I hate for the whole science of biology to be pinned on Darwin as if evolution was his lone dangerous idea. Rather, it was an idea whose time had been coming. There was much discussion of the nature of heritable characteristics in the early part of the century. Remember Lamarck? It is most difficult to imagine how we could have gone for much longer without the evolution meme emerging. It is not as if another competing idea would have fit the evidence just as well. Who knows? Maybe Thomas Huxley would have become “Wallace’s Bulldog,” and we’d all be talking about Wallace versus Intelligent Design.

    What’s a Dumb Old Utility Guy doing in this discussion anyway? 😉

  5. I don’t know that Origin of Species has had much affect on the vast numbers of humankind in the 3rd world, or even, under some scenarios, those in the (non-Western) 2nd (and perhaps 1st).

    Part of the consideration here, it seems to me, is to choose a book that has affected people on mass scale whether or not those people themselves have read or even heard of the book. How, for example, has the Origin of Species really affected over time much of the poorer populations and/or less powerful (and especially non-western) nations? I’d say not all that much, on an overwhelming level. In contrast, to the degree that communism and its cousins massively affected overwhelming numbers of common people (whether they ever read or were even aware iof the book) throughout the 20th century and, at least via legacy, even today. This stems not just from the effects of living in a communist system (which one can argue both ways, I suppose, but which I personally feel is negative–but that’s not the point), but as offshoots of being used as “proxies” throughout the Cold War.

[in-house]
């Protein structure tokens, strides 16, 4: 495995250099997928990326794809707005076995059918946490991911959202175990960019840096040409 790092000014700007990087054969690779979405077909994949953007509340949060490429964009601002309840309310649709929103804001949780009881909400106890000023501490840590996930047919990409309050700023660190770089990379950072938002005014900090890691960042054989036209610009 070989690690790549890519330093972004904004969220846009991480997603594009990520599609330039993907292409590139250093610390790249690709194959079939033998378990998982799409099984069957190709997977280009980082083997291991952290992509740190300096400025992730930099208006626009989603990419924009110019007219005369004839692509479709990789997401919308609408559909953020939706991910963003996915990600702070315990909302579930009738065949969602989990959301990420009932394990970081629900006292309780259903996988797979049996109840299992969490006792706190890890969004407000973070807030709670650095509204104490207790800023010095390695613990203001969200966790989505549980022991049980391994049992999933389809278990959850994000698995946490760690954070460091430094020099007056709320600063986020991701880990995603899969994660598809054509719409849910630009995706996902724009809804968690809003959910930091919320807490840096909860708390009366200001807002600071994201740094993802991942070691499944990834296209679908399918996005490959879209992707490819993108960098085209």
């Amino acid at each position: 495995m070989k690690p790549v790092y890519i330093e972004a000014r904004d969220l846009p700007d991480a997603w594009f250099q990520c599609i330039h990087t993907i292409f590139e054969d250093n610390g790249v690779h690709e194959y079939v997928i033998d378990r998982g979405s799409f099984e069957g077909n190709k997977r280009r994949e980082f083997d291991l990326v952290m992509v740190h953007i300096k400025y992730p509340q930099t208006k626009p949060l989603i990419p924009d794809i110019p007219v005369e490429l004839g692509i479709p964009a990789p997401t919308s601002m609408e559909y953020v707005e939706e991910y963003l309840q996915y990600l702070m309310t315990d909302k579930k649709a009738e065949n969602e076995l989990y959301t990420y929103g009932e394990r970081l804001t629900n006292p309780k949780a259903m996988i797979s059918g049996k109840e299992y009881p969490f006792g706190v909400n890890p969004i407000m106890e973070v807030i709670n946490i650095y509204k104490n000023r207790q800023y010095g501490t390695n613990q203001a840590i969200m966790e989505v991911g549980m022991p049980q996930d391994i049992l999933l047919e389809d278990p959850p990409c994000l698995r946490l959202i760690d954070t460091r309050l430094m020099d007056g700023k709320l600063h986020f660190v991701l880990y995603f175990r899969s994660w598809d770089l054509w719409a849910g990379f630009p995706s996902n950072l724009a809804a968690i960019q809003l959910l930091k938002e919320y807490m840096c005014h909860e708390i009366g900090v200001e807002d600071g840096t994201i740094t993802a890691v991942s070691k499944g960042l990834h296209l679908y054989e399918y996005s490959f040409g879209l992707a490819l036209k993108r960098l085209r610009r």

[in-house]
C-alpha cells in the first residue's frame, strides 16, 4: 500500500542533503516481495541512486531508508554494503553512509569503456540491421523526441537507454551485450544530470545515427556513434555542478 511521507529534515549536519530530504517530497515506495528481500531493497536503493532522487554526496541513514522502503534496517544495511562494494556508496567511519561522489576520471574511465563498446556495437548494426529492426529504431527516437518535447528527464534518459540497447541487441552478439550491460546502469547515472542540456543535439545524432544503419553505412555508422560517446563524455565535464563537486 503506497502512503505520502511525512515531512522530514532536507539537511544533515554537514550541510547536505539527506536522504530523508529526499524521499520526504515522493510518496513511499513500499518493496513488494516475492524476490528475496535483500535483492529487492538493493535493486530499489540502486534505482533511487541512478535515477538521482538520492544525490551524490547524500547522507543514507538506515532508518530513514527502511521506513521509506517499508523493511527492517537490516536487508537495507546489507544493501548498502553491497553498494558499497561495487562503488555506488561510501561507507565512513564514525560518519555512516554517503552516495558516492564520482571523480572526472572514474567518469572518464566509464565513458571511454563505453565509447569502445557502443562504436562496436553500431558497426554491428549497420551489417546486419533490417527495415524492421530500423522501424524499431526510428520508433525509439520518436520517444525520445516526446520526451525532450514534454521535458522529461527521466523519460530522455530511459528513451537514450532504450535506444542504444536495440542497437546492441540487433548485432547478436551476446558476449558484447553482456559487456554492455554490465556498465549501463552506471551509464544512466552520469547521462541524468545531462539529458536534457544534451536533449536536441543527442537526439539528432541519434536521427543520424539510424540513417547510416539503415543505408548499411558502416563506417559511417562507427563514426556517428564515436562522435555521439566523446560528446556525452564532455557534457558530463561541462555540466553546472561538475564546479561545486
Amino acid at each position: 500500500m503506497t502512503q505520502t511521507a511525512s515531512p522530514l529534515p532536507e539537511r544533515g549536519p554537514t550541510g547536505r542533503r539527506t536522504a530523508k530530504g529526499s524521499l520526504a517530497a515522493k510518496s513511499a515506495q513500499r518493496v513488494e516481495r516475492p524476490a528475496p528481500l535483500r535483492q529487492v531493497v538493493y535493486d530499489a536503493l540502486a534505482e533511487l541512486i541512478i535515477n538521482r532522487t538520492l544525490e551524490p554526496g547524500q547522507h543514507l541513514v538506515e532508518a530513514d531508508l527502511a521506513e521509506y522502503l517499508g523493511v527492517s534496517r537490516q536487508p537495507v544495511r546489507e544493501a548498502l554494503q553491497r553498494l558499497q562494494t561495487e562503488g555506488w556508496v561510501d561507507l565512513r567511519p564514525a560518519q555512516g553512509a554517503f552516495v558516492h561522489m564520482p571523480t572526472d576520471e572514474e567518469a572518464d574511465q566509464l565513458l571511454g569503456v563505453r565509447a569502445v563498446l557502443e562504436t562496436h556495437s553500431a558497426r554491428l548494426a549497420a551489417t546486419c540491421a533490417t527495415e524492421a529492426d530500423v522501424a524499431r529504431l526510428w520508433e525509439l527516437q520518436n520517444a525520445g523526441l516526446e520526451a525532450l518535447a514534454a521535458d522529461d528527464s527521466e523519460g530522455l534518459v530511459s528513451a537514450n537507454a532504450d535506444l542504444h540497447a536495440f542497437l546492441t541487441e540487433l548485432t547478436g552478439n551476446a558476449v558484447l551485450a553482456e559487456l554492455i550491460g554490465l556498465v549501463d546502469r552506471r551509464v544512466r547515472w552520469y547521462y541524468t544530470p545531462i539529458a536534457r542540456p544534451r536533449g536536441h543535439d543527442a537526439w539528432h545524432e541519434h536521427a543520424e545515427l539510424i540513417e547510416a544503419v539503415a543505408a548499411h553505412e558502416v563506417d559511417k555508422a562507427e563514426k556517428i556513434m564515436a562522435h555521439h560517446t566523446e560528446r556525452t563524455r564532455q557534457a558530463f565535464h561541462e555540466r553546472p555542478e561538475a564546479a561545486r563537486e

I’m afraid that I’ve not made my point as clear as I would like. I guess the bottom line is that I’m suggesting that a definition of influence should include the practical, day to lives and destinies of the mass (and majority) of people over time, many of whom, far from even being able to read, don’t fall in the class where they’d be reading Origin. (And it’s hard to see how other people reading it or not really affects them.) They wouldn’t have been/be reading the Manifesto either, but other people reading it DID and COULD affect them powerfully.

    Thanks for your patience as I think this through aloud.

  6. Taken simply and literally, we can’t say that Communism resulted from a book any more than biological science resulted from a book. The spread of Communism was forced on many people by people, not all of whom read or were affected by the book. In a previous post, I offered the suggestion that The Origin is just a component of the history of biological science, but since history does not disclose its alternatives, we don’t know what would have happend with out it, except that Alfred Russell Wallace might have gotten lone credit for the mechanism of Natural Selection. Natural Selection was an “Aha!” whose time had probably come.